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Herbs such as garlic, turmeric, and cinnamon are healthy in normal amounts consumed in food. However, in pill form these herbs can alter liver enzymes, thin the blood, and change kidney functions. Poison control centers are full case reports of this happening.
Turmeric and curcumin supplements do not seem to have any serious side effects. However, some people may be prone to mild discomfort, such as headaches or diarrhea, at high doses.
The authors concluded that there was enough evidence to suggest that taking 1,000 milligrams (mg) of curcumin each day for 8–12 weeks can help reduce pain and inflammation due to arthritis, particularly osteoarthritis.
Doctor’s Best High Absorption Curcumin
Doctor’s Best also uses Curcumin C3 Complex turmeric extract. This patented turmeric extract is standardized to contain 95% curcuminoids. The product contains 1,000 mg of the extract and 6 mg of BioPerine per 2-capsule serving.
Turmeric and its powerful ingredient, curcumin, have a range of health benefits. Antioxidants have the potential to prevent heart disease, eye conditions and Alzheimer’s. Anti-inflammatory properties can help people with arthritis. Turmeric may even reduce the risk or spread of cancer.
Given that curcumin is a potent anti-inflammatory compound, it makes sense that it may help with arthritis. Several studies show this to be true. In a study in people with rheumatoid arthritis, curcumin was even more effective than an anti-inflammatory drug ( 42 ).
Of these, curcumin is the most active and most beneficial to health ( 3 ). Curcumin, which represents about 2–8% of most turmeric preparations, gives turmeric its distinct color and flavor ( 5 ). In its own right, curcumin is known for its anti-inflammatory, anti-tumor and antioxidant effects ( 6 , 7 ).
Turmeric usually does not cause significant side effects; however, some people can experience stomach upset, nausea, dizziness, or diarrhea. In one report, a person who took very high amounts of turmeric, over 1500 mg twice daily, experienced a dangerous abnormal heart rhythm.
7 Ways to Eat & Drink Turmeric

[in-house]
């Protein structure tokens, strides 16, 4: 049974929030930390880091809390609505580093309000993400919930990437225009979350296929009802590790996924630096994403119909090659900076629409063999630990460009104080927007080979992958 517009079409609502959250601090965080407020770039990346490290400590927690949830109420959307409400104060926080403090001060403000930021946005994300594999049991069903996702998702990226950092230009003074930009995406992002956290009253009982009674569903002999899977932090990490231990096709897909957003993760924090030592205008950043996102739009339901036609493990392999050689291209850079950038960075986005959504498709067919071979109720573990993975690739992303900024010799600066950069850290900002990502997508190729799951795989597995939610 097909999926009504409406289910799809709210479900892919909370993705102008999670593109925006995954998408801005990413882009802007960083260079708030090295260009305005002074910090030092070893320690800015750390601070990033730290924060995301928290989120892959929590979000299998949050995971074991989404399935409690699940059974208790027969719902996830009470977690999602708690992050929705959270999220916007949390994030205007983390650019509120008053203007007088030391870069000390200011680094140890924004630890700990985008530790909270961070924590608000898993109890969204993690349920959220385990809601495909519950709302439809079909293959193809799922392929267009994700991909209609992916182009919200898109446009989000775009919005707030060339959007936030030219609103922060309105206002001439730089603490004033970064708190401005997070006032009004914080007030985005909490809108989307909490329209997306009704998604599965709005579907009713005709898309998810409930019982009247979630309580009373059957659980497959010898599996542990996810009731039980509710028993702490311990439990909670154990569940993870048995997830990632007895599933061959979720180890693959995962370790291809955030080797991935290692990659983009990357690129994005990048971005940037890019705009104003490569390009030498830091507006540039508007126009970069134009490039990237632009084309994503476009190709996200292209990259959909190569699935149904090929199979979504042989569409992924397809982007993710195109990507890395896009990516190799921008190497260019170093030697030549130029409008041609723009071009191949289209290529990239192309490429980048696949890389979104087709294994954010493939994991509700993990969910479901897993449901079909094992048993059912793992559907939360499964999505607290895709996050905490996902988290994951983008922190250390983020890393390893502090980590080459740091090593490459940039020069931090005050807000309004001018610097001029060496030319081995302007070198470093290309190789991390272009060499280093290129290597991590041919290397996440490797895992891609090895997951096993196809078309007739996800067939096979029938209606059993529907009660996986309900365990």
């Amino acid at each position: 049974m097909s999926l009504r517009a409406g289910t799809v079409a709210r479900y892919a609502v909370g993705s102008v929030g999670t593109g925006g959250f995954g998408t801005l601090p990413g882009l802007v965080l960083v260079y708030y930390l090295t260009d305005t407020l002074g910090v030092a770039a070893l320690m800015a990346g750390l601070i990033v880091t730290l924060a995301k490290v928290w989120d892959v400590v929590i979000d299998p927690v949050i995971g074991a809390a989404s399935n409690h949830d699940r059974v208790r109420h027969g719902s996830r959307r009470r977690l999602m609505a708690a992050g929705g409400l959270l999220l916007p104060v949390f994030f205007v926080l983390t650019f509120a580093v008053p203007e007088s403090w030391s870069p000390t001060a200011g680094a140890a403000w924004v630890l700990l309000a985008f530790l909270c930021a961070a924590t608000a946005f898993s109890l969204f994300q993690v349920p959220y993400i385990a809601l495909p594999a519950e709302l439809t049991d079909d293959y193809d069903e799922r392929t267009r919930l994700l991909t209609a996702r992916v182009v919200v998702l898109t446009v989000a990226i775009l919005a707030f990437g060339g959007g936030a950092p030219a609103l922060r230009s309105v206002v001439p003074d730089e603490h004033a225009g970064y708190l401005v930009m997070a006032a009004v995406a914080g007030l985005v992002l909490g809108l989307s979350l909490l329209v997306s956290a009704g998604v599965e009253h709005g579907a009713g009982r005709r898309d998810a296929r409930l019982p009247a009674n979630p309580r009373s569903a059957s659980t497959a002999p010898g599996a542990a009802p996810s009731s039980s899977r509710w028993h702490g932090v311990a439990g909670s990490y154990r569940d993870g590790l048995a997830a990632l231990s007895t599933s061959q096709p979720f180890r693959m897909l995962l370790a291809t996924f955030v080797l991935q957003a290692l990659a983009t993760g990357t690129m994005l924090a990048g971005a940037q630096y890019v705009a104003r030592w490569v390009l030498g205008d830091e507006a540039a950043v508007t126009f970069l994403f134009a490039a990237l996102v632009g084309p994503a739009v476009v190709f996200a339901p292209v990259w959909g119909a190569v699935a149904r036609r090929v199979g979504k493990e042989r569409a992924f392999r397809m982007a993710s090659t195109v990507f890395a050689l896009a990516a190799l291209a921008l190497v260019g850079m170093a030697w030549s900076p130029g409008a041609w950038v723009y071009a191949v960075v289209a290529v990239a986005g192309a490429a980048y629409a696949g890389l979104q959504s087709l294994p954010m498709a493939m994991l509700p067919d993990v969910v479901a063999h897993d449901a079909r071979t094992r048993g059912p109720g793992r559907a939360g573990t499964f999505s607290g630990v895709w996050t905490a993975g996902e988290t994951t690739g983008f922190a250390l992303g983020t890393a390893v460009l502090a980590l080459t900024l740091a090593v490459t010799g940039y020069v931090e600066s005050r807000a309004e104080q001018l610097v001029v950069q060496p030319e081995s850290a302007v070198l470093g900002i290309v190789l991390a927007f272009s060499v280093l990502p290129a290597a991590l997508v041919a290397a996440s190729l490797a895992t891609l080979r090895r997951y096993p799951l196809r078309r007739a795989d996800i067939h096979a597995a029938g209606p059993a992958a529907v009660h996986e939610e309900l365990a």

- Add it to scrambles and frittatas. Use a pinch of turmeric in scrambled eggs, a frittata, or tofu scramble.
- Toss it with roasted vegetables.
- Add it to rice.
- Try it with greens.
- Use it in soups.
- Blend it into a smoothie.
- Make tea.
The Turmeric Takeaway
Studies suggest 500–2,000 mg of turmeric per day has potential benefits. Turmeric in extract form performs best. Remember, official dosage recommendations aren’t available. It may take some trial and error to determine what works best for you.
In turmeric extracts, the concentration of these is often increased to as high as 95%. Therefore, it is not unusual for a capsule containing half of a gram of turmeric extract to provide 400 mg of curcuminoids, while the same amount of turmeric powder (ground herb — just like the spice) might provide only about 15 mg.
So heating turmeric in a golden latte or adding it to your cooking, such as in curry or scrambled eggs, will maximise its absorption by the body.
Turmeric is safe for most people when consumed in amounts found in food. But turmeric can have side effects when taken in large doses. Some supplements contain up to 500 milligrams of turmeric extract, and their labels recommend taking four capsules per day.
can Shamans have long referred to it as the most potent natural antibiotic known to man! Honey and Turmeric
may help treat: Coughs and colds. Infections
- Add 1/4 tbsp into a cup of boiling water.
- Leave infuse to for 3-4mins.
- Strain, then stir in honey and lemon juice.
Initial mice studies have found that turmeric can protect against oxidative damage and sleep deprivation. Slip this super spice into your bedtime ritual to relax, improve mood, help depression , and potentially lower your anxiety levels (as seen in mice).
Turmeric and curcumin seem to be generally well tolerated. The most common side effects observed in clinical studies are gastrointestinal and include constipation, dyspepsia, diarrhoea, distension, gastroesophageal reflux, nausea, vomiting, yellow stool and stomach ache.
High doses of turmeric and curcumin are not recommended long-term since research confirming their safety is lacking. However, the World Health Organization (WHO) has determined 1.4 mg per pound (0–3 mg/kg) of body weight an acceptable daily intake ( 18 ).
According to a study conducted at the Tufts University, curcumin can actually suppress fat tissue growth. Another way in which turmeric helps in losing weight by regulating sugar levels and further preventing insulin resistance. This results in excess fat that is not retained in the body.
How much turmeric should you consume to retain the health benefits? Here are a few helpful tips to get you started. Sayer uses 1/2 – 1.5 teaspoons per day of the dried root powder, certified organic. A typical dose of supplemental curcumin is about 250mg per day, and often increased when dealing with a condition.
And a recent analysis of research published in the Journal of Medicinal Food on turmeric extracts concluded that eight to 12 weeks of treatment with standardized turmeric extracts can reduce pain due to arthritis, compared with placebo. Studies are still in the early stages, and much more research is needed.
Blood thinners. People who are on blood-thinning medication, such as warfarin (Coumadin), clopidogrel (Plavix), and aspirin are typically advised against taking a curcumin or turmeric supplement, because the supplements can enhance the drugs’ blood-thinning effects, perhaps to dangerous levels.
Both turmeric and curcumin are considered to be generally safe and have not been linked to liver injury in any consistent way.